You thought you left math back in grade school, but it’s been hiding inside of your head.
Math is probably the key to understanding existence, and it’s responsible for our greatest technological advancements, but math is also boring and painful for many Americans who’d rather binge-watch reality television.
There are some people who are capable of random on-the-spot calculations (like figuring out a 15 percent tip), which might impress other math-poor-minds while not being all that impressive. Then of course there are the people who are unnervingly excellent at math, who can seem alien to those who stopped doing crude calculations after puberty. Fortunately, your brain is more powerful than you think: A new study finds that you’re constantly, subconsciously performing complex math equations in order to understand the world around you.
The study, “A Probability Distribution over Latent Causes, in the Orbitofrontal Cortex,” was conducted by the Princeton Neuroscience Institute at Princeton University. Researchers created a “virtual safari” experiment in which different groups of fictional animals were assigned to different safari zones, called the blue, yellow, pink, and green sectors respectively. Each of these sectors was distinguished by “a different color, background image, background music, and location on a map,” the study reads. Thirty-two subjects were shown these zones, along with the five different kind of animals that inhabited each one. According to the study, “every animal appeared in every sector, but with different likelihoods.”
While being scanned by an fMRI machine, subjects had to guess which sector they were in based on an animal they were being shown—unknowingly engaging in a complex probability calculation. This is something everyone does all day every day, whether you’re trying to figure out if that unmarked black car is the Uber you ordered, or waiting your turn to order fries at McDonald’s.
In an interview with Broadly, head researcher Stephanie Chan explained that participants in the study had a high accuracy rate in performing this task; Chan says that the fMRI results show that an area of the brain called the orbitofrontal cortex was active during the experiment, and it was doing all kinds of math that the subjects weren’t even aware of.
“This information seemed to be computed in a close-to-mathematically-optimal way,” Chan says. According to Chan, as well as her colleague and co-author Yael Niv, who also spoke with Broadly for this story, the orbitofrontal cortex is a “mysterious” chunk of the brain located right behind your eyes. Scientists know that it is responsible for “higher learning,” as well as your “overall personality and behavior,” but little else is known about it.
“Our brain does subconscious calculations all the time that would be very difficult to do consciously,” Chan explains. “Even ‘simple’ things like vision or recognizing faces require complex calculations that engineers are only now starting to do relatively well compared to humans.” There are all kinds of situational details that our brains observe but that are “hidden” to us, and the way that our brain understands them can shape our experience of the world, Chan says.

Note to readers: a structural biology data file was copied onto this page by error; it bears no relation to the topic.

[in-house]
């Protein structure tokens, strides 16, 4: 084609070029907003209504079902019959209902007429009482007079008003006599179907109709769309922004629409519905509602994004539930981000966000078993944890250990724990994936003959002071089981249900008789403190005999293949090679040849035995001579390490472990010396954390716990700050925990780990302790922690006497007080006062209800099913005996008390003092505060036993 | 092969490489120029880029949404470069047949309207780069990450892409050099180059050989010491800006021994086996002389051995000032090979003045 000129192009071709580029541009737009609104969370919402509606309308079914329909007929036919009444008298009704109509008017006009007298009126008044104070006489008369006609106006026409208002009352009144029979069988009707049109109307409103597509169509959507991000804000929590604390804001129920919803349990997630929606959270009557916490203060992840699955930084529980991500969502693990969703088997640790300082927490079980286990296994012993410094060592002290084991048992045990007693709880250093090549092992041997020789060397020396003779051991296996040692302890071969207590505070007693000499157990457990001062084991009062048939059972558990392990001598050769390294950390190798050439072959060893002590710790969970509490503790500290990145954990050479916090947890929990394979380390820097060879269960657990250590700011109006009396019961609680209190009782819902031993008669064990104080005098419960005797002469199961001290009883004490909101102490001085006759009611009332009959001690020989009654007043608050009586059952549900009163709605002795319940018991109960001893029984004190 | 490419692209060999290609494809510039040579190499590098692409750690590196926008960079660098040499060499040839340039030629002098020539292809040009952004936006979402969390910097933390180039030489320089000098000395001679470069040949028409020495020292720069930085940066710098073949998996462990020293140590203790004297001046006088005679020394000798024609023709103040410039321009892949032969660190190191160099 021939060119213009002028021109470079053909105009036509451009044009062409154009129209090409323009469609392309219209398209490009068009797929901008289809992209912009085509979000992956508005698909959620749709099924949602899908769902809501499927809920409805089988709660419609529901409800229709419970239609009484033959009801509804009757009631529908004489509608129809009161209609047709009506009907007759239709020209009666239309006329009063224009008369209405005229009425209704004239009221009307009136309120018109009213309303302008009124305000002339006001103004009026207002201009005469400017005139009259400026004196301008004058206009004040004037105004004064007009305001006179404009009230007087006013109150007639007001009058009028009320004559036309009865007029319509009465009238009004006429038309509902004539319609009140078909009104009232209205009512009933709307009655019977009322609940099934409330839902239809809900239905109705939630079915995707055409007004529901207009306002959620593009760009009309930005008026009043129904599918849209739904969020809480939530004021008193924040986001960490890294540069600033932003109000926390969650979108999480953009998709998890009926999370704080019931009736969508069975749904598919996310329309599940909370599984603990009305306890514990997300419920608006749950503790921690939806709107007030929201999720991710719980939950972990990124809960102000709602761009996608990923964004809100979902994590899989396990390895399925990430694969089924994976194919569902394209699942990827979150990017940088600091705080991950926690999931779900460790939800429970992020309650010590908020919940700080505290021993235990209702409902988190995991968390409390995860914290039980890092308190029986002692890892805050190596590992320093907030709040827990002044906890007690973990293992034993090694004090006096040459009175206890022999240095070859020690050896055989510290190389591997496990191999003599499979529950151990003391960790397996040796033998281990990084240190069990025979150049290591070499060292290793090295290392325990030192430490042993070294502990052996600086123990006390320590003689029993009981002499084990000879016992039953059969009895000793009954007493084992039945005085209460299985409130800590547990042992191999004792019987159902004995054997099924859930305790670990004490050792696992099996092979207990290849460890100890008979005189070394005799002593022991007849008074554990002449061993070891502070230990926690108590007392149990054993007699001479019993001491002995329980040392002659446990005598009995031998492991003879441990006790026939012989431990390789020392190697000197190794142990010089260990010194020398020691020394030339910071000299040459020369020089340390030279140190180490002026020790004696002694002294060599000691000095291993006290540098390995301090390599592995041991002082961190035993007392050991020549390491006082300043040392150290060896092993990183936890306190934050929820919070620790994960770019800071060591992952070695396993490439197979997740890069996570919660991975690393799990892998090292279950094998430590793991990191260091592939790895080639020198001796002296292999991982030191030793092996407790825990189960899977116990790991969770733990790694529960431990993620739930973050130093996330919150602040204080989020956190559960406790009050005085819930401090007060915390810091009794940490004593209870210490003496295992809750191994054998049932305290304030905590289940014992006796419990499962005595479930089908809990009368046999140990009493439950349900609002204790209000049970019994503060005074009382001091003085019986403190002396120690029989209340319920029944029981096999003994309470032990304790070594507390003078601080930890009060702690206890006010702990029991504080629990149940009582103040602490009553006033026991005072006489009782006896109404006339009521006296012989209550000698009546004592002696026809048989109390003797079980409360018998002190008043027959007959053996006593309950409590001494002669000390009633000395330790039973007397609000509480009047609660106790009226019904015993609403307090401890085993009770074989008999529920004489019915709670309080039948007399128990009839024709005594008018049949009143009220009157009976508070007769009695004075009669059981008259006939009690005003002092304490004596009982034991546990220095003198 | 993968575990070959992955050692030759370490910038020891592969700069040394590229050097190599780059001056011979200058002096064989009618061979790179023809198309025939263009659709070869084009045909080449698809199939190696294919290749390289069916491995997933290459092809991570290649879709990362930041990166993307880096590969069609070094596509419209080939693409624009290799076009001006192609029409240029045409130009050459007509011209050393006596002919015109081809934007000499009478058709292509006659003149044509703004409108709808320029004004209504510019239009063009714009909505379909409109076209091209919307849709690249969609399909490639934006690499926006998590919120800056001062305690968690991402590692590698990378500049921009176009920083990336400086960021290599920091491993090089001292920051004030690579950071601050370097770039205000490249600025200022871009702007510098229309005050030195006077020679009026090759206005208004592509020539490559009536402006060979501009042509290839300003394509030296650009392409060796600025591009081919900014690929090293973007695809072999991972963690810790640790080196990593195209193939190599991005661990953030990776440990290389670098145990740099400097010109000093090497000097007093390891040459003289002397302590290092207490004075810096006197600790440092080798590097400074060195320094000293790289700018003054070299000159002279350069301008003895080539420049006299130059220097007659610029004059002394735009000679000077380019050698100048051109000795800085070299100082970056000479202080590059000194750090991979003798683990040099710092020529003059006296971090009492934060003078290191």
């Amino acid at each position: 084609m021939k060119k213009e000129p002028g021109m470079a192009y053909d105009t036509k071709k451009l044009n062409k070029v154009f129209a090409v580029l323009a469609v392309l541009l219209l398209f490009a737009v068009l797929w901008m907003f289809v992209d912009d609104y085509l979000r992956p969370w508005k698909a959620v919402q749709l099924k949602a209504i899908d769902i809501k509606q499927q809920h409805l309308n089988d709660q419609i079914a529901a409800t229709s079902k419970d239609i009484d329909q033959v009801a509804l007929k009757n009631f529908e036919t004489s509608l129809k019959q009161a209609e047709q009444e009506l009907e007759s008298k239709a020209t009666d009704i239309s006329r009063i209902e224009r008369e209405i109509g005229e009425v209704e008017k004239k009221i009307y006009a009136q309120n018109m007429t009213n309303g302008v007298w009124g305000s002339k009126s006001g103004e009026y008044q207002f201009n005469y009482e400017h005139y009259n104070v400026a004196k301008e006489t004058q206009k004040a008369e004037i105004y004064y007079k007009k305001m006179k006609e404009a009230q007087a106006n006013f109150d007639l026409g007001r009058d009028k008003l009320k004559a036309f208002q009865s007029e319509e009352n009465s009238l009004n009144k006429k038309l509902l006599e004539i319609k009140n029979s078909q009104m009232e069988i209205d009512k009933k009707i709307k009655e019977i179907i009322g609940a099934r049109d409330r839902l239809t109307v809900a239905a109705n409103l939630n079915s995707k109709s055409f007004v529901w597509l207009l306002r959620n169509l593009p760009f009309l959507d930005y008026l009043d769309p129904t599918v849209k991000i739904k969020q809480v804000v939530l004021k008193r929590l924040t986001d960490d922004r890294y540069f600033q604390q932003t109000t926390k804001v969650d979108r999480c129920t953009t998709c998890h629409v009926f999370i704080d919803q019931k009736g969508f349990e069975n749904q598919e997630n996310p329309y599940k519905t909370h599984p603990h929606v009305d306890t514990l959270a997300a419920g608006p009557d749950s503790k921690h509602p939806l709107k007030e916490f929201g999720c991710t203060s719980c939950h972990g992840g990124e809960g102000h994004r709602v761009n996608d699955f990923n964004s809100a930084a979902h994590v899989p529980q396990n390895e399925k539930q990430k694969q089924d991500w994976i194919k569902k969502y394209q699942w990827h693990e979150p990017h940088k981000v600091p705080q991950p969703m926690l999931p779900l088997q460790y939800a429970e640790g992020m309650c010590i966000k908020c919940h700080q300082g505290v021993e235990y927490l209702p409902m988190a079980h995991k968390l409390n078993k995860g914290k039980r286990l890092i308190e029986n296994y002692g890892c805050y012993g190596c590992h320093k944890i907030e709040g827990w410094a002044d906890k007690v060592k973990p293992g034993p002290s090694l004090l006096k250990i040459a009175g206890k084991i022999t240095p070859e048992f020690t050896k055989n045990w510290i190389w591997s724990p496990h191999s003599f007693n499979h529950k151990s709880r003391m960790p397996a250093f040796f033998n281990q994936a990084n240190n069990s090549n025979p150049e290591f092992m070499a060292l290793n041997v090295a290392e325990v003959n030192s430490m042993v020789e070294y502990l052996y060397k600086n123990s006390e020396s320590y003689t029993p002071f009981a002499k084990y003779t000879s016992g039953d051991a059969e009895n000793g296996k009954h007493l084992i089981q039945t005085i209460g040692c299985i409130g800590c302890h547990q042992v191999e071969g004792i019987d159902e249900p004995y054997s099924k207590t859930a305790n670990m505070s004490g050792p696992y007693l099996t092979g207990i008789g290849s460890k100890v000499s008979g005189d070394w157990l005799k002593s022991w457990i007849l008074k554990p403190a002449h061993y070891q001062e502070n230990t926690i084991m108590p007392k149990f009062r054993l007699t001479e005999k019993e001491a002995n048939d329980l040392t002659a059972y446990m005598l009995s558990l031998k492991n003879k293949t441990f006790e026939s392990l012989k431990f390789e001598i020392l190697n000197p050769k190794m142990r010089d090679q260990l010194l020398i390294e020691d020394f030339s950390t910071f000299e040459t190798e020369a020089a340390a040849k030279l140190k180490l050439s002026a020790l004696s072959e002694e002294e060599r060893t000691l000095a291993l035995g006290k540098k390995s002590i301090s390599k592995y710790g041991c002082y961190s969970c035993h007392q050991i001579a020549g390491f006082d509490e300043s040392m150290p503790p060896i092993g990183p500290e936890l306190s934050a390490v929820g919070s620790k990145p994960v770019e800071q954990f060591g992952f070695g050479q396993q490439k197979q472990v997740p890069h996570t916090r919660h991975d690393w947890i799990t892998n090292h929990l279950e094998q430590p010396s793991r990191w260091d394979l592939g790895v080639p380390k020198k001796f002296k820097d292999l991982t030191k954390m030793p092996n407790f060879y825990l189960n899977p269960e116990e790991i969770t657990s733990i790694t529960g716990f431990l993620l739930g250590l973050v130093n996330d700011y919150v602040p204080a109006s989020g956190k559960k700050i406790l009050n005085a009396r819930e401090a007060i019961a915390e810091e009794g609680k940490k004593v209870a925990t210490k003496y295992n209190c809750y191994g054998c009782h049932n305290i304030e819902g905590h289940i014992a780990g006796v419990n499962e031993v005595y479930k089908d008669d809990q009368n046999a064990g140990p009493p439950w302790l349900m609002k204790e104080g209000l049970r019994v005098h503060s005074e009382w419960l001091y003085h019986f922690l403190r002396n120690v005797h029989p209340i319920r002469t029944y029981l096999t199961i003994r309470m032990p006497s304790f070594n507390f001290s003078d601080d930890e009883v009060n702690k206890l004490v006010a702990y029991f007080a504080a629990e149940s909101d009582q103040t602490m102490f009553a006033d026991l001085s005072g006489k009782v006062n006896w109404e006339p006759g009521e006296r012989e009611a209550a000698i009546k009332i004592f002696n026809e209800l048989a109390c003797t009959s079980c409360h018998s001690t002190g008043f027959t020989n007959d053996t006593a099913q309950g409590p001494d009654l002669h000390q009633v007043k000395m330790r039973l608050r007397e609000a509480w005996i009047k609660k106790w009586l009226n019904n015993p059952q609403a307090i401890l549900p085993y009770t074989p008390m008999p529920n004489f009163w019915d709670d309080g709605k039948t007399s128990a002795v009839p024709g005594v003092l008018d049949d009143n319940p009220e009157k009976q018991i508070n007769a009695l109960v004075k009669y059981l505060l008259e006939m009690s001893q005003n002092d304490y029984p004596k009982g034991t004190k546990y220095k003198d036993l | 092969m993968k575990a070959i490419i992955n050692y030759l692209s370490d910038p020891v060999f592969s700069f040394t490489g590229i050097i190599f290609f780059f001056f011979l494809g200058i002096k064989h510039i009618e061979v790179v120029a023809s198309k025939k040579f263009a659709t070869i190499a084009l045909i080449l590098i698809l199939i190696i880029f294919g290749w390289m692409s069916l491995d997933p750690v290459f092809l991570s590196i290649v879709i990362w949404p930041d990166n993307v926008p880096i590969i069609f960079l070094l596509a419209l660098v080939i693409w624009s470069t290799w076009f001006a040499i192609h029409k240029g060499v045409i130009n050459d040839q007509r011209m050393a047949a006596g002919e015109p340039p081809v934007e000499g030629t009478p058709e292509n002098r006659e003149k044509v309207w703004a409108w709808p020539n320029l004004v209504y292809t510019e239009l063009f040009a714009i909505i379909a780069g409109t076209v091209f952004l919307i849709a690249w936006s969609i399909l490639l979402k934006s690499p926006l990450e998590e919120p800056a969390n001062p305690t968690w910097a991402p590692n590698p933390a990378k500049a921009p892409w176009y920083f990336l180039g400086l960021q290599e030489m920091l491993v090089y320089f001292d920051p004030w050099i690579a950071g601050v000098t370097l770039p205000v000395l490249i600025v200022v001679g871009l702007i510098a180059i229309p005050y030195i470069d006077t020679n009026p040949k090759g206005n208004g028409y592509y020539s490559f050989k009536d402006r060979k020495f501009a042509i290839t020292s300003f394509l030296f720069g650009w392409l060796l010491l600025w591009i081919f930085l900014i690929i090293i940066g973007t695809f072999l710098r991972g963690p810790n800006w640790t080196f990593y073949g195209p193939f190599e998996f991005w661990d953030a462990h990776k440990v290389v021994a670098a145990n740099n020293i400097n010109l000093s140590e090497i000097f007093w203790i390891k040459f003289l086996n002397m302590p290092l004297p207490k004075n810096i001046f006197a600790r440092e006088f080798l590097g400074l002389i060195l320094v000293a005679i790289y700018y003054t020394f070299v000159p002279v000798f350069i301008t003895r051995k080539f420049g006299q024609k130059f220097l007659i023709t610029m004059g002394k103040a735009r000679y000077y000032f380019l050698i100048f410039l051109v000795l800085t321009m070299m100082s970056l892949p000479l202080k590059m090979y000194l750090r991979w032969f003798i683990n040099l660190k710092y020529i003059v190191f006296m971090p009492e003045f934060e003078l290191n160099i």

When I informed a colleague about this study’s findings—that our brains are performing subconscious calculations about hidden situations all the time—she confidently replied, “Not my brain,” because math isn’t something she can do. But whether she likes it or not, my coworker’s brain is doing those computations constantly. Furthermore, though they don’t have the data to show this, Chan and Niv both predict that people of either strong or poor mathematical ability are probably equally proficient at subconscious brain math.
“I believe that ‘doing math’ consciously is something that is relatively separate from these subconscious computations about situations, and so I would not expect to see correlations between math abilities and inference of situation,” Chan says, pointing out that actually “doing math” is a recent human development, and secret brain math “is something that our species has done for eons.”
“The brain is a vast computing machine with approximately ten billion neurons, each an independent computing unit, working in parallel all the time,” says Niv, explaining that the brain is capable of a lot more than just figuring out how much weed you get for $20. “As we pick up a cup of water, for instance, the brain is making complex calculations about what is the likely weight of the cup given how much liquid we see in it, how slippery it may be, and how hard its surface is to determine how strong our grip should be.” For instance, Niv says, you don’t want to “grip a paper cup with the same force we would have used for a mug.”
“We are not aware of these calculations, but they happen all the time. In fact, our brain is much better at these difficult calculations than at performing long multiplication,” she explains.
Link original: https://broadly.vice.com/en_us/article/no-escape-your-brain-is-constantly-doing-math-study-finds